Difference between revisions of "1972 USAMO Problems/Problem 1"
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<center><math>\frac{[a,b,c]^2}{[a,b][b,c][c,a]}=\frac{(a,b,c)^2}{(a,b)(b,c)(c,a)}</math>.</center> | <center><math>\frac{[a,b,c]^2}{[a,b][b,c][c,a]}=\frac{(a,b,c)^2}{(a,b)(b,c)(c,a)}</math>.</center> | ||
− | ==Solution== | + | ==Solutions== |
+ | |||
+ | ===Solution 1=== | ||
As all of the values in the given equation are positive, we can invert it to get an equivalent equation: | As all of the values in the given equation are positive, we can invert it to get an equivalent equation: | ||
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We can now, for each of the expressions in our equation, easily determine the largest power of <math>p</math> that divides it. In this way we will find that the largest power of <math>p</math> that divides the left hand side is <math>\beta+\gamma+\gamma-2\gamma = \beta</math>, and the largest power of <math>p</math> that divides the right hand side is <math>\alpha + \beta + \alpha - 2\alpha = \beta</math>. <math>\blacksquare</math> | We can now, for each of the expressions in our equation, easily determine the largest power of <math>p</math> that divides it. In this way we will find that the largest power of <math>p</math> that divides the left hand side is <math>\beta+\gamma+\gamma-2\gamma = \beta</math>, and the largest power of <math>p</math> that divides the right hand side is <math>\alpha + \beta + \alpha - 2\alpha = \beta</math>. <math>\blacksquare</math> | ||
+ | ===Solution 2=== | ||
+ | |||
+ | Let <math>p = (a, b, c)</math>, <math>pq = (a, b)</math>, <math>pr = (b, c)</math>, and <math>ps = (c, a)</math>. Then it follows that <math>q, r, s</math> are pairwise coprime and <math>a = pqsa'</math>, <math>b = pqrb'</math>, and <math>c = prsc'</math>, with <math>a', b', c'</math> pairwise coprime as well. Then, we wish to show | ||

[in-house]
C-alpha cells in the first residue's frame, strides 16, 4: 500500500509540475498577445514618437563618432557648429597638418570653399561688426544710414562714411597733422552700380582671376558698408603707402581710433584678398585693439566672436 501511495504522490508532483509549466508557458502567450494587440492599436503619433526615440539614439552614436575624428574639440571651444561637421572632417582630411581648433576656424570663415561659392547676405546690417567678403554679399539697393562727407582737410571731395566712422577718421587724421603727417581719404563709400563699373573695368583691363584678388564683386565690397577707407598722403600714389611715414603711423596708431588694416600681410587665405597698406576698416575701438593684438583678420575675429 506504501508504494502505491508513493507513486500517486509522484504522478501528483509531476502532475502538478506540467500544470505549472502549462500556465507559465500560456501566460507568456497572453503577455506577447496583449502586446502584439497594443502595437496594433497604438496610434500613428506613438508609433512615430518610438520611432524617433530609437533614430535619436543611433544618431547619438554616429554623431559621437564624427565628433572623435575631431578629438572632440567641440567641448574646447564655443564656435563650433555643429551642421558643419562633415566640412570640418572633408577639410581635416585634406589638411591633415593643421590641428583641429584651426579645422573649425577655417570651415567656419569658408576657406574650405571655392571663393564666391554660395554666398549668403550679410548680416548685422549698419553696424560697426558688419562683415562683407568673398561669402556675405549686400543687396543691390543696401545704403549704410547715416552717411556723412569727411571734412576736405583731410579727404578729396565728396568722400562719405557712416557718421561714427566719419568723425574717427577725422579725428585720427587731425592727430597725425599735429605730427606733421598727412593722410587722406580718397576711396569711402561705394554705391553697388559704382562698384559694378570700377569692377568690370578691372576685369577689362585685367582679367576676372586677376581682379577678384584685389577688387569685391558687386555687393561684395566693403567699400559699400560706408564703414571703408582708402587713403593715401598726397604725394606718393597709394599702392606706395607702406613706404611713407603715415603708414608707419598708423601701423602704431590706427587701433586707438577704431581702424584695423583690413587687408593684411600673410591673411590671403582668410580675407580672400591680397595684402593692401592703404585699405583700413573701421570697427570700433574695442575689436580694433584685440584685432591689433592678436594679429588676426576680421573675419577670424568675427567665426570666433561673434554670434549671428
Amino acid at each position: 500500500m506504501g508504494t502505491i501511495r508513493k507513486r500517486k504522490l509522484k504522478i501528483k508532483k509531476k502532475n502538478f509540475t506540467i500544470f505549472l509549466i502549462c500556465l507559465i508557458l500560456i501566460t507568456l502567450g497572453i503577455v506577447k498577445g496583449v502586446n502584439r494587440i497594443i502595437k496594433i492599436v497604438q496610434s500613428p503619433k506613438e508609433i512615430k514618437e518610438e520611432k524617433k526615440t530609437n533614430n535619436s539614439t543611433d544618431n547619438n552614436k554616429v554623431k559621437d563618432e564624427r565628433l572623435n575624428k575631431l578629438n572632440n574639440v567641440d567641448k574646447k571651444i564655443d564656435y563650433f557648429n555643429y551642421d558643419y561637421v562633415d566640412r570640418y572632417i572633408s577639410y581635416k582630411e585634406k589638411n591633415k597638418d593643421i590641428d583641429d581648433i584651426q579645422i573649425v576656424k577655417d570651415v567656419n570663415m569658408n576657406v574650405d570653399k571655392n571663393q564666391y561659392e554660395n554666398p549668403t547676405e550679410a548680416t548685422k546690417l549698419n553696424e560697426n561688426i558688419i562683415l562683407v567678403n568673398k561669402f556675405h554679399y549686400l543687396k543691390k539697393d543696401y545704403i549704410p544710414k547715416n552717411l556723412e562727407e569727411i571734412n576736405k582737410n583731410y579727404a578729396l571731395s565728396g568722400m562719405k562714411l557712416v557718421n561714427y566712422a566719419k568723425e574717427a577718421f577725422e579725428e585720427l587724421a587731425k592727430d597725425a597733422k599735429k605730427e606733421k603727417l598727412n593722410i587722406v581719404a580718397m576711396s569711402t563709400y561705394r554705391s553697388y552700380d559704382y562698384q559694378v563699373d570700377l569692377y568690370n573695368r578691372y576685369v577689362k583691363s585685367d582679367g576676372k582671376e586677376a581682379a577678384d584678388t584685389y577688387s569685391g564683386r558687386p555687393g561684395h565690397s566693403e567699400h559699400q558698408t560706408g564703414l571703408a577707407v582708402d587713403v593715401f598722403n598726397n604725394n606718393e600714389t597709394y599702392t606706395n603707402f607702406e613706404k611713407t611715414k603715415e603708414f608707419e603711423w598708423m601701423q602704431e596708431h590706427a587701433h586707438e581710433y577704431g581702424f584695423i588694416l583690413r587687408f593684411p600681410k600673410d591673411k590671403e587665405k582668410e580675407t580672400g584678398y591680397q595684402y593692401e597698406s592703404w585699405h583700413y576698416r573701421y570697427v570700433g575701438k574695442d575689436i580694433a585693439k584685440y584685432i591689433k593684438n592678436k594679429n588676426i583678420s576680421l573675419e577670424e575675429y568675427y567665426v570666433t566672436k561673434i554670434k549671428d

+ | <cmath>\frac{(pqrsa'b'c')^2}{(pqrsa'b')(pqrsb'c')(pqrsc'a')} &= \frac{p^2}{(pq)(pr)(ps)},</cmath> | ||
+ | which can be checked fairly easily. | ||
{{alternate solutions}} | {{alternate solutions}} |
Revision as of 20:53, 31 March 2014
Problem
The symbols and denote the greatest common divisor and least common multiple, respectively, of the positive integers . For example, and . Prove that
Solutions
Solution 1
As all of the values in the given equation are positive, we can invert it to get an equivalent equation:
We will now prove that both sides are equal, and that they are integers.
Consider an arbitrary prime . Let , , and be the greatest powers of that divide , , and . WLOG let .
We can now, for each of the expressions in our equation, easily determine the largest power of that divides it. In this way we will find that the largest power of that divides the left hand side is , and the largest power of that divides the right hand side is .
Solution 2
Let , , , and . Then it follows that are pairwise coprime and , , and , with pairwise coprime as well. Then, we wish to show
\[\frac{(pqrsa'b'c')^2}{(pqrsa'b')(pqrsb'c')(pqrsc'a')} &= \frac{p^2}{(pq)(pr)(ps)},\] (Error compiling LaTeX. ! Misplaced alignment tab character &.)
which can be checked fairly easily.
Alternate solutions are always welcome. If you have a different, elegant solution to this problem, please add it to this page.
See Also
1972 USAMO (Problems • Resources) | ||
Preceded by First Question |
Followed by Problem 2 | |
1 • 2 • 3 • 4 • 5 | ||
All USAMO Problems and Solutions |
The problems on this page are copyrighted by the Mathematical Association of America's American Mathematics Competitions.